Locked Box vs Completion Accounts
How do these two options work when you are selling a company? And which one might be right for you?
When an acquirer makes a formal offer to buy your business, the price is always linked in some way to your company’s financial performance. Whether the valuation has been based on the Net Asset Value shown on your balance sheet, or a multiple of your EBITDA, your accounts are the starting point for agreeing a price.
But once you have accepted a formal offer, the due diligence and completion process will take several months. During that time, your company will continue to trade and its financial position will change.
The end result is that the value of your business at completion will be different to the value at the time you received the original offer.
This creates some risks and uncertainties for both buyers and sellers. However, there are two different mechanisms that are commonly used to resolve the issue.
The most common solution is for the sale price of a business to be dependent on Completion Accounts – accounts that are specially prepared as at the date of completion.
To take a simplified example, consider an acquirer who agrees to pay 8x EBITDA for Company A. During the due diligence process, the buyer and seller agree a figure of £1m, as an estimate of Company A’s likely EBITDA for the 12 months to the completion date.
The buyer therefore pays the seller £8m at completion – 8x the £1m EBITDA estimate.
After completion, accurate Completion Accounts are prepared, based on principles stipulated in the final Share Purchase Agreement (SPA). The Completion Accounts Profit & Loss statement reveals that Company A actually achieved EBITDA of £1.1m. The buyer therefore owes the sellers a further payment of £800,000 (8x the additional £100,000 of EBITDA).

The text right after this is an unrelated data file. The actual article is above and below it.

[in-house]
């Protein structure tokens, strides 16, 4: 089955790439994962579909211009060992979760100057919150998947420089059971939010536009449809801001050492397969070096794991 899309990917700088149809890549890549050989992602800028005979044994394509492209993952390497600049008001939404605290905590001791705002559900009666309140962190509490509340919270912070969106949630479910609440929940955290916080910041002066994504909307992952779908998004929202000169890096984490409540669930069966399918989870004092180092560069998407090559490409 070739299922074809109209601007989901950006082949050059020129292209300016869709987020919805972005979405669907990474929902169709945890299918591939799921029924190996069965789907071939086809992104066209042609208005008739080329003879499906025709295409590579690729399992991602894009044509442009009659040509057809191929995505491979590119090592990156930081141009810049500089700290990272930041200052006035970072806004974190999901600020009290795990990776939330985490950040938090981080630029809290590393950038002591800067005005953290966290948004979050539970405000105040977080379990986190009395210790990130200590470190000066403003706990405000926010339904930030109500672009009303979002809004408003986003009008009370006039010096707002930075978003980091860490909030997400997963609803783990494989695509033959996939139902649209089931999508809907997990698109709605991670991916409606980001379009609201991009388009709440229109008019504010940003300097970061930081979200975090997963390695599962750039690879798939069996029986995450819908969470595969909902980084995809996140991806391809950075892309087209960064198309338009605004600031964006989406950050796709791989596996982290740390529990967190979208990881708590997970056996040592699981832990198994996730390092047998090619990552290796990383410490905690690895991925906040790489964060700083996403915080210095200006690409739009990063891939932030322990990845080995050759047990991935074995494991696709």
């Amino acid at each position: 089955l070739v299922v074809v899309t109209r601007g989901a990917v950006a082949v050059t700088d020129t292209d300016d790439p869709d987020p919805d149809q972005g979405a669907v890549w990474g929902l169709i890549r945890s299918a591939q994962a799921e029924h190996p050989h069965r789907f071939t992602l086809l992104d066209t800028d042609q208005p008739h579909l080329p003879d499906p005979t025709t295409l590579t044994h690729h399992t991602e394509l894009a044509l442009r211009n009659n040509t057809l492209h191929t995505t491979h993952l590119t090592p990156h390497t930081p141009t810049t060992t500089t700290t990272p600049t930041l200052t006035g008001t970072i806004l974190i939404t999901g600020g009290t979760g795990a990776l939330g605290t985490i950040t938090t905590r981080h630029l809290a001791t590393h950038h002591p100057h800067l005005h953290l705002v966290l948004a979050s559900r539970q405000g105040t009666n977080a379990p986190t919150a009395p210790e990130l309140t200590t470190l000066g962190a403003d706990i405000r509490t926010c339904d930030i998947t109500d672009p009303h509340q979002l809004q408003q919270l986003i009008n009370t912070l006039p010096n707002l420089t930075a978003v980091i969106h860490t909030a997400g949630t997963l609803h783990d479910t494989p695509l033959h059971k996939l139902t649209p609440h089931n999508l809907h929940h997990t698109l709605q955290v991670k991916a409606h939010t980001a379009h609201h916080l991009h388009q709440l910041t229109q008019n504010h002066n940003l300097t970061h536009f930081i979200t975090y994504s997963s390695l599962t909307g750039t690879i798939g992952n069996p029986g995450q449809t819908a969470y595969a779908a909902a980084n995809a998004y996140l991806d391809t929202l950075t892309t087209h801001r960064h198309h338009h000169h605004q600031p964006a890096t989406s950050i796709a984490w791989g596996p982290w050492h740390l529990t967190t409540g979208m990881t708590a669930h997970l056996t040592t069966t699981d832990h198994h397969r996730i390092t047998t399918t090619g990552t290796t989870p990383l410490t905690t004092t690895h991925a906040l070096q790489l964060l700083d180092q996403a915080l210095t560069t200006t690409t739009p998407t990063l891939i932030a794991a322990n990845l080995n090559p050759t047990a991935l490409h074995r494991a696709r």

For the buyer, the main advantage of the Completion Accounts approach is that it reduces the risk of overpaying for a business. If the business does not perform as expected between the agreement of the offer and completion, then the price paid for the business is reduced accordingly.
The Completion Accounts approach also allows sellers to capture the benefit of any additional value they create between accepting the offer and completing the sale of the business. But it is also true that Completion Accounts create uncertainty about the proceeds that the sellers will receive. As mentioned above, if performance is poor in the run up to completion, the final sale price will be lower than the sellers had hoped for at the time of the offer.
‘Locked Box’ transactions provide an alternative to the approach described above.
A locked box offer is based on the target company’s financial position as at the date of the offer, factoring in an accurate assessment of all line items on the P&L and Balance Sheet, including cash, debt and working capital.
After the offer is signed, the business continues to trade (and remunerate its employees and shareholders) in the normal way. But the performance of the business between signing the offer and the completion date will not alter the agreed sale price, which is written as a fixed amount in the SPA.
This mechanism means that the buyer bears the risk of a downturn in performance, but also stands to benefit from any additional value that may be created prior to completion. The buyer will protect its position by adding ‘leakage’ clauses to the SPA, designed to prevent the seller from releasing money to themselves outside the normal course of business.
A locked box agreement is often combined with a ‘profit ticker’. The ticker is best thought of as an additional payment, which shifts the benefit of profits generated between signing the offer and completing the deal back to the seller.
Depending on the nature of the business, tickers can be calculated using management accounts to arrive at a profit-after-tax or cash generated figure, or it may be appropriate to simply agree a daily amount that is added to the purchase price every day until completion.
Buyers are generally happy to agree a profit ticker, since it keeps the sellers motivated to maximise the performance of the business prior to the completion date.
The choice between Completion Accounts and Locked Box will depend on the buyer’s and seller’s preferences, the nature of the business, and the expected timing of the transaction. If you are working with an M&A adviser, they should support you through the negotiation process and agree an appropriate mechanism.